ADA requires that there be equal access for anyone entering your building. For example, a fire alarm system that provides an audible signal must also provide a visual signal to ensure equal access for building occupants with hearing impairments. The placement of the notification devices should also be accessible to individuals with physical impairments (manual pull stations, for example).

ADA compliance for fire alarm systems is required in areas of public access. This includes, but is not limited to, bathrooms, hallways, and lobbies. The only exception to this rule is if you own a building/business wherein the public doesn’t enter (a warehouse for example). The only time you would be required to ensure equal access would be if an employee with a physical impairment worked in the building. This means that any area of your building that is not accessible to the public does not have to be ADA compliant unless occupied by workers with disabilities.

How do I make my buildings’ fire alarm system ADA compliant?

In order to be compliant with ADAAG, you’ll need to ensure equal access to fire alarm systems in any and all occupied areas of your building. There are requirements within ADAAG to address each impairment, from placement of notification devices to brightness of notification devices.

Per ADAAG, there are three areas required for fire alarm systems: signaling for those with hearing impairments, signaling for those with visual impairments, and access to manual fire alarm pull stations for those with physical impairments.

Some of these requirements include (not a complete list):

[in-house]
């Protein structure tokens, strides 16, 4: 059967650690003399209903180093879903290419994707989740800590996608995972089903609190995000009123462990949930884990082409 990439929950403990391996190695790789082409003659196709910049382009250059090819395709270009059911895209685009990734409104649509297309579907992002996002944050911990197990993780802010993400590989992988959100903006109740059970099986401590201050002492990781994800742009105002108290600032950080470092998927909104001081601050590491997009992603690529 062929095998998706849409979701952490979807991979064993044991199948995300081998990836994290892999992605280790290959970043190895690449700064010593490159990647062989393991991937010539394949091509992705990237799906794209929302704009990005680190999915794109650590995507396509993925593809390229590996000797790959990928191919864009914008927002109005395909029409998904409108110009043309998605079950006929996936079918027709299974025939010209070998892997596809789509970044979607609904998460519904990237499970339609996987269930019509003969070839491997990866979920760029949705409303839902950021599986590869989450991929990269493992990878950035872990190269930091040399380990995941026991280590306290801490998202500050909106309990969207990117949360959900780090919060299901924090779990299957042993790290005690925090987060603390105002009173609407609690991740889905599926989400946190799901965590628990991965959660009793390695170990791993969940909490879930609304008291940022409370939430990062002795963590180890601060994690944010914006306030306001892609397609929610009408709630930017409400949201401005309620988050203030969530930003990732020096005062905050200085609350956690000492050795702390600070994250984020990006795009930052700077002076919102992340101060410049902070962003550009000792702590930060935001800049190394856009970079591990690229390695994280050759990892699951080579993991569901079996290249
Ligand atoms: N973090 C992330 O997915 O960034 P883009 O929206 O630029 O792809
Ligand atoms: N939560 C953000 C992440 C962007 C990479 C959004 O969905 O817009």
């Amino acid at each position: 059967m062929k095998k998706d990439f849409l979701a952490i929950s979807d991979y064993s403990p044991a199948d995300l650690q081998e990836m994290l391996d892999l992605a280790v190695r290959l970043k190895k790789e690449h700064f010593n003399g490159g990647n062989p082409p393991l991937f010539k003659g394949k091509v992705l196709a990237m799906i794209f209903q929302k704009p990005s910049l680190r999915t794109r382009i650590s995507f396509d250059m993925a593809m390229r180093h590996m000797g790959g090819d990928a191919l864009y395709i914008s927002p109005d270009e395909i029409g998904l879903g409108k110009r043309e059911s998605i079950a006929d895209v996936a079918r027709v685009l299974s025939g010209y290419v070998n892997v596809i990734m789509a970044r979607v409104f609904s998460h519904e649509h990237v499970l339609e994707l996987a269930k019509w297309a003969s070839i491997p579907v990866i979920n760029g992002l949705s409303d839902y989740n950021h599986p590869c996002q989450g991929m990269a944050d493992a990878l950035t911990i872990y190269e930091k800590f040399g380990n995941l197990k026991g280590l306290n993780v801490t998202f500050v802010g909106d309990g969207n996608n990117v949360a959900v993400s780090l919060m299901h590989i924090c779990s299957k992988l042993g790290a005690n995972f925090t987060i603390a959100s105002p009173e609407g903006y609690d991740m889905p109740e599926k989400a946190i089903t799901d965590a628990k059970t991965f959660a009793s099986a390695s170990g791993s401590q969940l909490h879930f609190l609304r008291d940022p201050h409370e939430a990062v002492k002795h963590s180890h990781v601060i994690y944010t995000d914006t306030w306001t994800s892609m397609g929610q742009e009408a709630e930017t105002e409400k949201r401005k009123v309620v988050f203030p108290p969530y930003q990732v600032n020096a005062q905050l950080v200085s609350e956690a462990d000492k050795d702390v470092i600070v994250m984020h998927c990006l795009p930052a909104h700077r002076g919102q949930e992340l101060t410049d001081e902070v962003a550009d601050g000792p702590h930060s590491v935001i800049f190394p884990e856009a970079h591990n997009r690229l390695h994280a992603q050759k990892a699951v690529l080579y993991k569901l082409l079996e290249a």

• Manual pull stations must be mounted no more than 48 inches above finished floor height
  • Pull levers must be operable with one hand and force to pull lever cannot exceed five pounds
  • Audible alarms must not exceed a sound level of 110 dB
  • Ceiling mounted appliances are not permitted (see ADAAG for specifics of ceiling mount restrictions)
  • The flash rate for visible fire alarms must be between one and two flashes per second
  • Color of visual alarm can only be clear or white
  • Visible fire alarm systems that contain more than two strobes in a room require synchronization
  • Brightness of signaling devices must not exceed an illumination level of 0.030 lumens per square foot at eye level
  • Notification devices/fire alarm appliances must be spaced no more than 10 feet apart

Fire Systems, Inc.

At Fire Systems, Inc., we strive to provide our customers with the best quality fire alarm system installations available. Since human lives and valuable property are at stake, we take a comprehensive approach to fit our individual clients’ needs, from initial design all the way to the final certification. Professional, careful supervision of the project is required to efficiently manage the process.

We are a proud NOTIFIER distributor, arguably the strongest and most trusted name in the fire alarm industry. We also install other fire alarm systems including FireLite, Silent Knight and Honeywell.

After considering each client’s needs, we recommend a code-compliant and reliable fire alarm system that provides the highest level of fire safety possible. We then guide you from the initial design and installation processes all the way through the fire alarm inspections to ensure your systems are always fully functioning and code compliant.

Visit our website to find out more information on our fire alarm services or give us a call at 770-333-7979 to find out more.